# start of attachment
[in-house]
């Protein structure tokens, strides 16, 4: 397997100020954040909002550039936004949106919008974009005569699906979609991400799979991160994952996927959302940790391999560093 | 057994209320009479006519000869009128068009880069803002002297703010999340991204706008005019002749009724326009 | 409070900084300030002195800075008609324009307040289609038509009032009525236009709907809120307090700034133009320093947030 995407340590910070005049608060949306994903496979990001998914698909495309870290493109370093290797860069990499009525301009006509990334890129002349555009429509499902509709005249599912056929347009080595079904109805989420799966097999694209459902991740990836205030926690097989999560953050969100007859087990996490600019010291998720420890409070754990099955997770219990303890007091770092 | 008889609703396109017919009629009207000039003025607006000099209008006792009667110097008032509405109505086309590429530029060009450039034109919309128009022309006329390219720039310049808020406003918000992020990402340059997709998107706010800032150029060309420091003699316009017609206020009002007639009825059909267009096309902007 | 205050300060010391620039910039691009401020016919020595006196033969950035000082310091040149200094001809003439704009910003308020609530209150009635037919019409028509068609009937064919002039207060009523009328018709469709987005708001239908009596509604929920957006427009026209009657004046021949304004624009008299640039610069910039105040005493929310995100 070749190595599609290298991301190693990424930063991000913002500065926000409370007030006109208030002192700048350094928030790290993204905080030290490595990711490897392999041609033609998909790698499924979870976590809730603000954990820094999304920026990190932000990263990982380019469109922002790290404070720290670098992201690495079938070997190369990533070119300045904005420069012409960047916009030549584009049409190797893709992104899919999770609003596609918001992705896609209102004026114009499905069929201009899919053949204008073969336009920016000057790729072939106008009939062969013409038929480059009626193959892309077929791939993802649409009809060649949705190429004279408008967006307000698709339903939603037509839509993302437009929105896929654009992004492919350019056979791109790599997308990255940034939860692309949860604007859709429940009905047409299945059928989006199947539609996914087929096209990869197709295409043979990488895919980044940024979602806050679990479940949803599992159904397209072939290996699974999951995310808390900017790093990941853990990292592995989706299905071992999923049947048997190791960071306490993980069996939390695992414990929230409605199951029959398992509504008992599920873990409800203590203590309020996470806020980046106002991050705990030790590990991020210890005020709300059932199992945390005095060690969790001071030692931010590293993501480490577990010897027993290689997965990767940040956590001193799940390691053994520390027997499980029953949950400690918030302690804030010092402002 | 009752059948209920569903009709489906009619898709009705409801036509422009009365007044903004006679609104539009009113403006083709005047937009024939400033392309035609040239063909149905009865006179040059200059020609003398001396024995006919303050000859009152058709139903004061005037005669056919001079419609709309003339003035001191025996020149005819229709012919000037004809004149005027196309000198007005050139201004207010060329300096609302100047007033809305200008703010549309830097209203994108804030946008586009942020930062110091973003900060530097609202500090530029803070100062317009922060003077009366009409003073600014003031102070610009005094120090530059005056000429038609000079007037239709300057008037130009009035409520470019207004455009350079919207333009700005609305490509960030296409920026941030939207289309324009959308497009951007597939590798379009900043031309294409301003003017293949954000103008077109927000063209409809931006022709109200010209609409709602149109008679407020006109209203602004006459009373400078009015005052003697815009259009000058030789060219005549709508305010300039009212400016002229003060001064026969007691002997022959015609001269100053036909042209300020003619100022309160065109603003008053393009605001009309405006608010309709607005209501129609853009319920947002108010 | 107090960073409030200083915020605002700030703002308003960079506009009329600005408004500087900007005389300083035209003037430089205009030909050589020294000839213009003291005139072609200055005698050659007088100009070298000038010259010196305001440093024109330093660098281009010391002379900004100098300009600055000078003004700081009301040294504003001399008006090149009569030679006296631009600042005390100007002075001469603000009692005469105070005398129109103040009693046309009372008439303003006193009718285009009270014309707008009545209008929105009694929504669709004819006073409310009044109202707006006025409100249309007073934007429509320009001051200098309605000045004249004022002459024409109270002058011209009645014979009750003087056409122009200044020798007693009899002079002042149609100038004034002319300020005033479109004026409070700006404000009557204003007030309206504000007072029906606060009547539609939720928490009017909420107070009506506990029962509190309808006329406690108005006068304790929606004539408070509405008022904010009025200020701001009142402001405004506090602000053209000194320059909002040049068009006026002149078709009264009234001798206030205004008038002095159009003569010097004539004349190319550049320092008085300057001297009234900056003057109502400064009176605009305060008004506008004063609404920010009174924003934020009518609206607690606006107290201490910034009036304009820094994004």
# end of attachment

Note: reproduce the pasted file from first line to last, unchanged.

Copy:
[in-house]
């Protein structure tokens, strides 16, 4: 397997100020954040909002550039936004949106919008974009005569699906979609991400799979991160994952996927959302940790391999560093 | 057994209320009479006519000869009128068009880069803002002297703010999340991204706008005019002749009724326009 | 409070900084300030002195800075008609324009307040289609038509009032009525236009709907809120307090700034133009320093947030 995407340590910070005049608060949306994903496979990001998914698909495309870290493109370093290797860069990499009525301009006509990334890129002349555009429509499902509709005249599912056929347009080595079904109805989420799966097999694209459902991740990836205030926690097989999560953050969100007859087990996490600019010291998720420890409070754990099955997770219990303890007091770092 | 008889609703396109017919009629009207000039003025607006000099209008006792009667110097008032509405109505086309590429530029060009450039034109919309128009022309006329390219720039310049808020406003918000992020990402340059997709998107706010800032150029060309420091003699316009017609206020009002007639009825059909267009096309902007 | 205050300060010391620039910039691009401020016919020595006196033969950035000082310091040149200094001809003439704009910003308020609530209150009635037919019409028509068609009937064919002039207060009523009328018709469709987005708001239908009596509604929920957006427009026209009657004046021949304004624009008299640039610069910039105040005493929310995100 070749190595599609290298991301190693990424930063991000913002500065926000409370007030006109208030002192700048350094928030790290993204905080030290490595990711490897392999041609033609998909790698499924979870976590809730603000954990820094999304920026990190932000990263990982380019469109922002790290404070720290670098992201690495079938070997190369990533070119300045904005420069012409960047916009030549584009049409190797893709992104899919999770609003596609918001992705896609209102004026114009499905069929201009899919053949204008073969336009920016000057790729072939106008009939062969013409038929480059009626193959892309077929791939993802649409009809060649949705190429004279408008967006307000698709339903939603037509839509993302437009929105896929654009992004492919350019056979791109790599997308990255940034939860692309949860604007859709429940009905047409299945059928989006199947539609996914087929096209990869197709295409043979990488895919980044940024979602806050679990479940949803599992159904397209072939290996699974999951995310808390900017790093990941853990990292592995989706299905071992999923049947048997190791960071306490993980069996939390695992414990929230409605199951029959398992509504008992599920873990409800203590203590309020996470806020980046106002991050705990030790590990991020210890005020709300059932199992945390005095060690969790001071030692931010590293993501480490577990010897027993290689997965990767940040956590001193799940390691053994520390027997499980029953949950400690918030302690804030010092402002 | 009752059948209920569903009709489906009619898709009705409801036509422009009365007044903004006679609104539009009113403006083709005047937009024939400033392309035609040239063909149905009865006179040059200059020609003398001396024995006919303050000859009152058709139903004061005037005669056919001079419609709309003339003035001191025996020149005819229709012919000037004809004149005027196309000198007005050139201004207010060329300096609302100047007033809305200008703010549309830097209203994108804030946008586009942020930062110091973003900060530097609202500090530029803070100062317009922060003077009366009409003073600014003031102070610009005094120090530059005056000429038609000079007037239709300057008037130009009035409520470019207004455009350079919207333009700005609305490509960030296409920026941030939207289309324009959308497009951007597939590798379009900043031309294409301003003017293949954000103008077109927000063209409809931006022709109200010209609409709602149109008679407020006109209203602004006459009373400078009015005052003697815009259009000058030789060219005549709508305010300039009212400016002229003060001064026969007691002997022959015609001269100053036909042209300020003619100022309160065109603003008053393009605001009309405006608010309709607005209501129609853009319920947002108010 | 107090960073409030200083915020605002700030703002308003960079506009009329600005408004500087900007005389300083035209003037430089205009030909050589020294000839213009003291005139072609200055005698050659007088100009070298000038010259010196305001440093024109330093660098281009010391002379900004100098300009600055000078003004700081009301040294504003001399008006090149009569030679006296631009600042005390100007002075001469603000009692005469105070005398129109103040009693046309009372008439303003006193009718285009009270014309707008009545209008929105009694929504669709004819006073409310009044109202707006006025409100249309007073934007429509320009001051200098309605000045004249004022002459024409109270002058011209009645014979009750003087056409122009200044020798007693009899002079002042149609100038004034002319300020005033479109004026409070700006404000009557204003007030309206504000007072029906606060009547539609939720928490009017909420107070009506506990029962509190309808006329406690108005006068304790929606004539408070509405008022904010009025200020701001009142402001405004506090602000053209000194320059909002040049068009006026002149078709009264009234001798206030205004008038002095159009003569010097004539004349190319550049320092008085300057001297009234900056003057109502400064009176605009305060008004506008004063609404920010009174924003934020009518609206607690606006107290201490910034009036304009820094994004």